The Number One Contributor to Happiness [Research]

Number One contributor to HappinessWhat’s the number one contributor to happiness? People who are happy feel “autonomy” and tap into their “internal locus of control.” Learn what this means – and how to start enjoying more of it!

Guess what’s been reported to be the number one contributor to happiness?

Money? No.

Good looks? Nope.

Popularity? Still nope.

A hot sex life? Guess again!

A report by Journal of Personality and Social Psychology states that all these life goodies were topped by something even better.

The number one contributor to happiness is autonomy.

Autonomy is defined as “the feeling that your life – its activities and habits – are self-chosen and self-endorsed.”

key to happiness imageThis makes sense, when you contemplate how lovely autonomy can make you feel.

And how miserable its absence can make you!

In fact, when you’re upset about something – a relationship, a job, your weight – it’s usually because you feel like you’re no longer in control of this area of life.

You’re thereby big time lacking autonomy.

Indeed, much of what creates sadness, anger, regret, disappointment – all these bad boy emotions – is feeling “autonomy-challenged”!

Why is autonomy the number one contributor to happiness?

Researcher Angus Campbell greatly promotes the importance of autonomy. He says, “Having a strong sense of controlling one’s life is a more dependable predictor of positive feelings of well-being than any of the objective conditions of life we have considered.”

Happiness quote karen salmansohnA University of Michigan nationwide survey also reports autonomy as a leading contributor to happiness.

Their survey reports how the 15% of Americans who claimed they felt “in control of their lives” also raved about having “extraordinarily positive feelings of happiness.”

All of this reminds me of that famous study on mice who researchers either gave cheese or electric shocks – no matter what the mice did.

Yep, these researchers purposefully created no logic to when the mice would be rewarded with cheese. Or punished with electric shocks.

After a while, these mice eventually learned that their actions had no effect on their environment. As a result, they lapsed into a state of passive listlessness and depression.

The mice remained “depressed” even when the experiment changed over, and the mice were given autonomy to avoid electric shocks or gain cheese. The mice were still so “sad,” they just lay there, choosing not to do anything at all!

How do you tap into this number one contributor to happiness?

Luckily, unlike a mouse, you as a human have that terrific “human perk” called “consciousness.”


You as a human know better not to give up, even after your autonomy has been temporarily challenged.

Yes, you as a human know that after a difficult time, you can take back the control you have over your life!

Number One contributor to HappinessHow to begin?

Psychologists suggest if you want to bounce back after a sideswiping, that you slowly increase your “internal locus of control.”

“Internal locus of control” means “the power you have to make easy, small changes.”

Studies even show that all you have to do is take control of a few small actions.

Soon you’ll be on your way to feeling like the master of your destiny once again.

Example Of How To Increase Your “Internal Locus of Control” …and Increase Happiness:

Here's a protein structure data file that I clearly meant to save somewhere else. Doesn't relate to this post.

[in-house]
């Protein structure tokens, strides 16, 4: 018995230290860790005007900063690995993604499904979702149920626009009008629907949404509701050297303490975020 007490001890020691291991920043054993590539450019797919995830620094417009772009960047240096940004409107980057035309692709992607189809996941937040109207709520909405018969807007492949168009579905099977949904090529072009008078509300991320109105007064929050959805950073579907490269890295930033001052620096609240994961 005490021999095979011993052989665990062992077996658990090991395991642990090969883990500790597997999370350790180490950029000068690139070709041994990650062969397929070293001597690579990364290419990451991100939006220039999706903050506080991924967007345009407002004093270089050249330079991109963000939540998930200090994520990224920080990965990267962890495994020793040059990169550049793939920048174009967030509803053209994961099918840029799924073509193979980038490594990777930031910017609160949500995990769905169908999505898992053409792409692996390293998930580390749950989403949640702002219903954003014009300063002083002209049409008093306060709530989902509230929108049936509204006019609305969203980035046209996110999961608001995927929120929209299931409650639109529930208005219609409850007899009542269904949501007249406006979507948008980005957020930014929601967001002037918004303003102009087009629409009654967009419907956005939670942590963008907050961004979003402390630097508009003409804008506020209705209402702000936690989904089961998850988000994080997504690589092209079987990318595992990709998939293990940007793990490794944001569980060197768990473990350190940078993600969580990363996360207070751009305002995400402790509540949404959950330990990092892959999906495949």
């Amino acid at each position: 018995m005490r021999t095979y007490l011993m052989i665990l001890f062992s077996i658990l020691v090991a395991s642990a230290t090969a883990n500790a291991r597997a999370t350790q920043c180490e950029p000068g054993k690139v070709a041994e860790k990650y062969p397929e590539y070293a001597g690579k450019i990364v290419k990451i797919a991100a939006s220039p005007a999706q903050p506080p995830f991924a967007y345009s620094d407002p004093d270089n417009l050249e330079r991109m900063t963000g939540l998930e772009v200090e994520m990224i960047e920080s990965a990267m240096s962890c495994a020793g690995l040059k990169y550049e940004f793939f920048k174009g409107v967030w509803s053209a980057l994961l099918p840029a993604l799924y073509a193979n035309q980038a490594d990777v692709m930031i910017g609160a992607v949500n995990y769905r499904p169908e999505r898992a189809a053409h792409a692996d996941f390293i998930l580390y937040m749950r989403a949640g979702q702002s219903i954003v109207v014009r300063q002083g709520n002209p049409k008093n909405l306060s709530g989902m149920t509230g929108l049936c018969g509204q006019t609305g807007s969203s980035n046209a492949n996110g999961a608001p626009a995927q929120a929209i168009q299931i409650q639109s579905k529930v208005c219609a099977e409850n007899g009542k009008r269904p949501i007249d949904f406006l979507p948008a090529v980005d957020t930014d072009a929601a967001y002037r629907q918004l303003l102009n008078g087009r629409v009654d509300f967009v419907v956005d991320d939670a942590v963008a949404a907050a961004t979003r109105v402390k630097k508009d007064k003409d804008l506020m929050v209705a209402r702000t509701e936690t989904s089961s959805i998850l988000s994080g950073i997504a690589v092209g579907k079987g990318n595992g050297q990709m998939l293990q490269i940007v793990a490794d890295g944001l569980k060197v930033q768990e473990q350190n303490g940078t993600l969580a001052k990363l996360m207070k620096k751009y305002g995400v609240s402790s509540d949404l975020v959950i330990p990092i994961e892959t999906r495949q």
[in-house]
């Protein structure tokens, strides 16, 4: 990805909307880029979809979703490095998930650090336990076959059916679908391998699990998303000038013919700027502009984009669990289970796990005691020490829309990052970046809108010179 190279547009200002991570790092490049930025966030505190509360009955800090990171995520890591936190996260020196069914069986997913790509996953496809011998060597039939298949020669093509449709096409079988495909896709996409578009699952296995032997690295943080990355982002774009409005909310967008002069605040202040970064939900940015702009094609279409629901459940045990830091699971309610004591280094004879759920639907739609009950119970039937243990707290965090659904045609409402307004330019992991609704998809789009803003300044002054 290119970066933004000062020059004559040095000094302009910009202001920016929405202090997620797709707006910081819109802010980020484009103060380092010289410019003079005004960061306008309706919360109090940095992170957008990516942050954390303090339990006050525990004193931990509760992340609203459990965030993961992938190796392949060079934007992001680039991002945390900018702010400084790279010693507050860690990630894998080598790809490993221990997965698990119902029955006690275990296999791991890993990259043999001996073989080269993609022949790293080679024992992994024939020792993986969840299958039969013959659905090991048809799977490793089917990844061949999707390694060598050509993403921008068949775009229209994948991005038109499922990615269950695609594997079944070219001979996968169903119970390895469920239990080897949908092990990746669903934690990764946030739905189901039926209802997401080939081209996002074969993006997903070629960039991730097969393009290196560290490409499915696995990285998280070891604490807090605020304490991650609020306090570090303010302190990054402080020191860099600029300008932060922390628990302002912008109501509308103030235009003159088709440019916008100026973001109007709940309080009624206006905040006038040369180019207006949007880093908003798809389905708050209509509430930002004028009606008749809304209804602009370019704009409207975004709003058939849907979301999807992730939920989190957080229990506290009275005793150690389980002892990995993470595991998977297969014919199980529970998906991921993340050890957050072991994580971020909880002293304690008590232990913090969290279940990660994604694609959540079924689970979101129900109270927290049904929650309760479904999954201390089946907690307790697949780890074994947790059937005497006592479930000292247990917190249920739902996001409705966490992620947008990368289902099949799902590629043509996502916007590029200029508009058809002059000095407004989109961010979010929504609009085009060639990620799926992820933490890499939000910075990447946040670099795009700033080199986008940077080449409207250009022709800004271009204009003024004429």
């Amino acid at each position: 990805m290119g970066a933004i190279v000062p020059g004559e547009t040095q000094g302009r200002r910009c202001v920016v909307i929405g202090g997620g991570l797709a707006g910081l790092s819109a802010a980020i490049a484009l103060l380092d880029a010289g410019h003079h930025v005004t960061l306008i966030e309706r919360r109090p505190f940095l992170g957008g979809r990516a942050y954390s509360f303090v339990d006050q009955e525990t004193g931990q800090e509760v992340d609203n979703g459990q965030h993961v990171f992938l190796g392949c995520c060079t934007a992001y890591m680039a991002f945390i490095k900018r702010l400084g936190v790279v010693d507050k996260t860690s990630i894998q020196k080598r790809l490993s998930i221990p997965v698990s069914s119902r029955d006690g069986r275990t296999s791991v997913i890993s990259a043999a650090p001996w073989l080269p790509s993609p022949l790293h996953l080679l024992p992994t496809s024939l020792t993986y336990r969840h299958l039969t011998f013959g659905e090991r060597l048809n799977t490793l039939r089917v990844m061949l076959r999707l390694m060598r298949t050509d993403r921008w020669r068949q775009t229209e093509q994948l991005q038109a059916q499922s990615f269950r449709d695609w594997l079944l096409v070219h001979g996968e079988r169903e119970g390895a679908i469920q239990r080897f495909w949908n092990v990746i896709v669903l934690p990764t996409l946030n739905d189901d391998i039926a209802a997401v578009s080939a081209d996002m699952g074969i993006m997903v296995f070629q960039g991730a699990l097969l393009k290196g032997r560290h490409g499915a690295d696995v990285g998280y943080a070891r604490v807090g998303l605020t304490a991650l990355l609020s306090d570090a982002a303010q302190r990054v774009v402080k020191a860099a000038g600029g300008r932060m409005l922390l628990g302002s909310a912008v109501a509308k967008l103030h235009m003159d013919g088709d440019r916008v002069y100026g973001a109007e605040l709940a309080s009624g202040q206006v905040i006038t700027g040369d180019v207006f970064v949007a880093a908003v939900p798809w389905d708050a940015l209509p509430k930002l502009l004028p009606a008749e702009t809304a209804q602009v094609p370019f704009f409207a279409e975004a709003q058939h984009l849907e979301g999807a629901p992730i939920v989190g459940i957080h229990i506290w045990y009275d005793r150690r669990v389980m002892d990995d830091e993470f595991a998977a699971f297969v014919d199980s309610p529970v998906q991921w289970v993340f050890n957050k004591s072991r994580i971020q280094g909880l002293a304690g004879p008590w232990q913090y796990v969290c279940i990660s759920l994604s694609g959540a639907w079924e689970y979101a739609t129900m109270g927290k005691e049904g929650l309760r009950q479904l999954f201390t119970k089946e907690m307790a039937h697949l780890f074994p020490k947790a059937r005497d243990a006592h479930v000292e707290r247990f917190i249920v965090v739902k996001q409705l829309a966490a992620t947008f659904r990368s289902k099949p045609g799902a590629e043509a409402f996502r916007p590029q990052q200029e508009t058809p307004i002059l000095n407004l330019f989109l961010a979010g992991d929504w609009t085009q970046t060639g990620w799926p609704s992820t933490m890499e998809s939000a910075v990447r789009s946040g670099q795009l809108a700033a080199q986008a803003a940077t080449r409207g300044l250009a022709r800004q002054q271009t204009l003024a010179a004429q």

Number One contributor of HappinessYale psychologist Judith Rodin encouraged depressed nursing-home patients to exert more control in their lives.

Rodin motivated patients to make a few small but key changes in their environments.

She asked patients to decide for themselves if they:

  • wanted the air conditioning on or off
  • would like to change the channels on the TV
  • preferred different foods for dinner
  • would like to re-arrange the furniture in their rooms

Plus Rodin pushed patients to request changes in various nursing home policies. And then she made sure they subsequently received these changes.

As a result, 93% of these patients became more alert, active, and happy.

Similarly upbeat results where shown in prisoners who were allowed to move chairs and take control over lights and TV remotes.

Is an out-of-control challenge making you feel “out of control” of your life?

If so, stop lying around doing nothing.

Stop sleeping late.

Stop watching too much TV.

Start recognizing that this lack of a disciplined schedule will only increase your feelings of being out of control of your life.

“For unhappy people, their time is unfilled, open, and uncommitted. They postpone things and are inefficient,” says Oxford University psychologist Michael Argyle. “For happy people, time is filled and planned. They are punctual and efficient.”

How to live with more autonomy and happiness…

  • Today decide you will take back your autonomy by deciding to tap into you “internal locus of control!”
  • Create three pre-set deadlines for new projects and three exciting events to be shared with loved ones.
  • Mark them all down in your calendar.
  • Then do these things and meet these people in a timely, efficient way.

When you start to establish pre-set deadlines –then meet them – you’ll feel tapped into your autonomy. As a result, you’ll feel more like the kick-ass master of your destiny that you know you are!

Learn more contributors to happiness

The above is an excerpt from The Bounce Back Book

This bestselling book is now in its 20th printing! It’s filled with a range of resiliency psychology techniques to help you live your happiest life.

Think happier. Think calmer.

Think about subscribing for free weekly tools here.

No SPAM, ever! Read the Privacy Policy for more information.

Pin It on Pinterest

Share This